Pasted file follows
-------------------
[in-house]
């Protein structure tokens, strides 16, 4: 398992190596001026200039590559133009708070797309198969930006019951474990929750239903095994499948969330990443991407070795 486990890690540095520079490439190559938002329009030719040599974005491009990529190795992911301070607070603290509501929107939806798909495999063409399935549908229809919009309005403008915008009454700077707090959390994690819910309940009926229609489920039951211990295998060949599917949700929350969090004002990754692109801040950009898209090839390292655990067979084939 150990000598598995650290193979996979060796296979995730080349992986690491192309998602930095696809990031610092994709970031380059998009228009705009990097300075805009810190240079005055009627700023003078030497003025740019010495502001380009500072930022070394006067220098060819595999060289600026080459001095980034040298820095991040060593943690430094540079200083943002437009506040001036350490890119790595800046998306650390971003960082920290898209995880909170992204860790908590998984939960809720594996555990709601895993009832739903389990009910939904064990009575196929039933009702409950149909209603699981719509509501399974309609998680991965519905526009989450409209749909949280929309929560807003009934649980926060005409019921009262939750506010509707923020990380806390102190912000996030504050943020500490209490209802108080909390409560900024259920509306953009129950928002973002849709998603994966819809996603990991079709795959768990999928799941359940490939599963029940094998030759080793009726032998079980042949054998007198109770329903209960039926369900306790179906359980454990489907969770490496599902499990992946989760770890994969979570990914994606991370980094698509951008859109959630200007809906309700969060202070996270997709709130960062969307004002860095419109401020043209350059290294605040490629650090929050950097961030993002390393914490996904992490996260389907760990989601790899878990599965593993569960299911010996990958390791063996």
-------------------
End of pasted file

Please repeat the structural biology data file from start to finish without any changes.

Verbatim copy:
[in-house]
């Protein structure tokens, strides 16, 4: 398992190596001026200039590559133009708070797309198969930006019951474990929750239903095994499948969330990443991407070795 486990890690540095520079490439190559938002329009030719040599974005491009990529190795992911301070607070603290509501929107939806798909495999063409399935549908229809919009309005403008915008009454700077707090959390994690819910309940009926229609489920039951211990295998060949599917949700929350969090004002990754692109801040950009898209090839390292655990067979084939 150990000598598995650290193979996979060796296979995730080349992986690491192309998602930095696809990031610092994709970031380059998009228009705009990097300075805009810190240079005055009627700023003078030497003025740019010495502001380009500072930022070394006067220098060819595999060289600026080459001095980034040298820095991040060593943690430094540079200083943002437009506040001036350490890119790595800046998306650390971003960082920290898209995880909170992204860790908590998984939960809720594996555990709601895993009832739903389990009910939904064990009575196929039933009702409950149909209603699981719509509501399974309609998680991965519905526009989450409209749909949280929309929560807003009934649980926060005409019921009262939750506010509707923020990380806390102190912000996030504050943020500490209490209802108080909390409560900024259920509306953009129950928002973002849709998603994966819809996603990991079709795959768990999928799941359940490939599963029940094998030759080793009726032998079980042949054998007198109770329903209960039926369900306790179906359980454990489907969770490496599902499990992946989760770890994969979570990914994606991370980094698509951008859109959630200007809906309700969060202070996270997709709130960062969307004002860095419109401020043209350059290294605040490629650090929050950097961030993002390393914490996904992490996260389907760990989601790899878990599965593993569960299911010996990958390791063996």